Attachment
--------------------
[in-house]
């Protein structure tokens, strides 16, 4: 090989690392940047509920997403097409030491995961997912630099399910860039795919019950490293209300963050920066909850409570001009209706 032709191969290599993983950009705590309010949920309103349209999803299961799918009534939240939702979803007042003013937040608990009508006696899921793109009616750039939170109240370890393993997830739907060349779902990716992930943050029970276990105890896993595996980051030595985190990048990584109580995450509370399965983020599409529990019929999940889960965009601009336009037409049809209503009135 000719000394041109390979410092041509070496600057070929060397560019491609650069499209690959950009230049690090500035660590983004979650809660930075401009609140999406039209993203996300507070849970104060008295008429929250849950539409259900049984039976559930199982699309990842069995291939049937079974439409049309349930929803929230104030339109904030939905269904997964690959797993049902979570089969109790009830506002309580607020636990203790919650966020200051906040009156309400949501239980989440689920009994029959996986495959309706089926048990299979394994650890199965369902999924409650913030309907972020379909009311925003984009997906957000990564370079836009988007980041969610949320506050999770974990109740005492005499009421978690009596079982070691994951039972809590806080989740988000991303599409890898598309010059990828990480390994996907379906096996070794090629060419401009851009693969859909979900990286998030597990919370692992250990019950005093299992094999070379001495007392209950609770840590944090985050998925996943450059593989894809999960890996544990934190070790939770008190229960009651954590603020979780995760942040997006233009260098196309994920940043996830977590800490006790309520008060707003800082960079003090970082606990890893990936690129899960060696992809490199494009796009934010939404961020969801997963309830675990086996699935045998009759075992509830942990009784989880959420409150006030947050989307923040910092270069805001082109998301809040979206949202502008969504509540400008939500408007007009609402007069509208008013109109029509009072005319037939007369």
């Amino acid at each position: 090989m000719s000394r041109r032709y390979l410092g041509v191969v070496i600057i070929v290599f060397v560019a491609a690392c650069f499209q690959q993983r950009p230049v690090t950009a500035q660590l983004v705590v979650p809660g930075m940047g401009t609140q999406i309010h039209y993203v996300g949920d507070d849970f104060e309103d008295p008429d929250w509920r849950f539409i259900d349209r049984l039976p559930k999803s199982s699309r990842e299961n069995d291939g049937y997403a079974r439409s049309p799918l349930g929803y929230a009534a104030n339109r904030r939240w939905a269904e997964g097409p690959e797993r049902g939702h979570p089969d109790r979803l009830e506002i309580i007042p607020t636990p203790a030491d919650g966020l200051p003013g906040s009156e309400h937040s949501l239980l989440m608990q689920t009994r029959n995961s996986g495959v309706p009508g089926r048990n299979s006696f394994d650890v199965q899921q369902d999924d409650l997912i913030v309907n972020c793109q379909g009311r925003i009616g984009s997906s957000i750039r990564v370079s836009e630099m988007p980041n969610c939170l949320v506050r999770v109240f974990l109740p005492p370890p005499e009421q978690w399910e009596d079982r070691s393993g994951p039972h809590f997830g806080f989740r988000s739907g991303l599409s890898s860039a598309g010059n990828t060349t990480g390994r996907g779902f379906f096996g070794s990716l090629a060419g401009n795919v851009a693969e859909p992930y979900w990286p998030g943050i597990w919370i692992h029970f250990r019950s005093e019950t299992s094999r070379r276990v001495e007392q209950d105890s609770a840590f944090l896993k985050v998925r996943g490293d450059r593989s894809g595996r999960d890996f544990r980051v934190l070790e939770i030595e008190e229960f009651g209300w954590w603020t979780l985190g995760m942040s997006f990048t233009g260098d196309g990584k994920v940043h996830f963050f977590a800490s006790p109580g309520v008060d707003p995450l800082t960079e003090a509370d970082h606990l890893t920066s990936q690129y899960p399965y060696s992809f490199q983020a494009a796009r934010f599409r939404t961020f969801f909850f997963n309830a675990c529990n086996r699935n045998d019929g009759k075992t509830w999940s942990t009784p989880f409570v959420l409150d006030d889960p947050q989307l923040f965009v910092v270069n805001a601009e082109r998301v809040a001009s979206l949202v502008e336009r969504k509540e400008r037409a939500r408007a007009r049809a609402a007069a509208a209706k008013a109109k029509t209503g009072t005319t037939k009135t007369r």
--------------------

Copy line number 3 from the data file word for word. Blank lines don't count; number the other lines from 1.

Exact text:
């Amino acid at each position: 090989m000719s000394r041109r032709y390979l410092g041509v191969v070496i600057i070929v290599f060397v560019a491609a690392c650069f499209q690959q993983r950009p230049v690090t950009a500035q660590l983004v705590v979650p809660g930075m940047g401009t609140q999406i309010h039209y993203v996300g949920d507070d849970f104060e309103d008295p008429d929250w509920r849950f539409i259900d349209r049984l039976p559930k999803s199982s699309r990842e299961n069995d291939g049937y997403a079974r439409s049309p799918l349930g929803y929230a009534a104030n339109r904030r939240w939905a269904e997964g097409p690959e797993r049902g939702h979570p089969d109790r979803l009830e506002i309580i007042p607020t636990p203790a030491d919650g966020l200051p003013g906040s009156e309400h937040s949501l239980l989440m608990q689920t009994r029959n995961s996986g495959v309706p009508g089926r048990n299979s006696f394994d650890v199965q899921q369902d999924d409650l997912i913030v309907n972020c793109q379909g009311r925003i009616g984009s997906s957000i750039r990564v370079s836009e630099m988007p980041n969610c939170l949320v506050r999770v109240f974990l109740p005492p370890p005499e009421q978690w399910e009596d079982r070691s393993g994951p039972h809590f997830g806080f989740r988000s739907g991303l599409s890898s860039a598309g010059n990828t060349t990480g390994r996907g779902f379906f096996g070794s990716l090629a060419g401009n795919v851009a693969e859909p992930y979900w990286p998030g943050i597990w919370i692992h029970f250990r019950s005093e019950t299992s094999r070379r276990v001495e007392q209950d105890s609770a840590f944090l896993k985050v998925r996943g490293d450059r593989s894809g595996r999960d890996f544990r980051v934190l070790e939770i030595e008190e229960f009651g209300w954590w603020t979780l985190g995760m942040s997006f990048t233009g260098d196309g990584k994920v940043h996830f963050f977590a800490s006790p109580g309520v008060d707003p995450l800082t960079e003090a509370d970082h606990l890893t920066s990936q690129y899960p399965y060696s992809f490199q983020a494009a796009r934010f599409r939404t961020f969801f909850f997963n309830a675990c529990n086996r699935n045998d019929g009759k075992t509830w999940s942990t009784p989880f409570v959420l409150d006030d889960p947050q989307l923040f965009v910092v270069n805001a601009e082109r998301v809040a001009s979206l949202v502008e336009r969504k509540e400008r037409a939500r408007a007009r049809a609402a007069a509208a209706k008013a109109k029509t209503g009072t005319t037939k009135t007369r």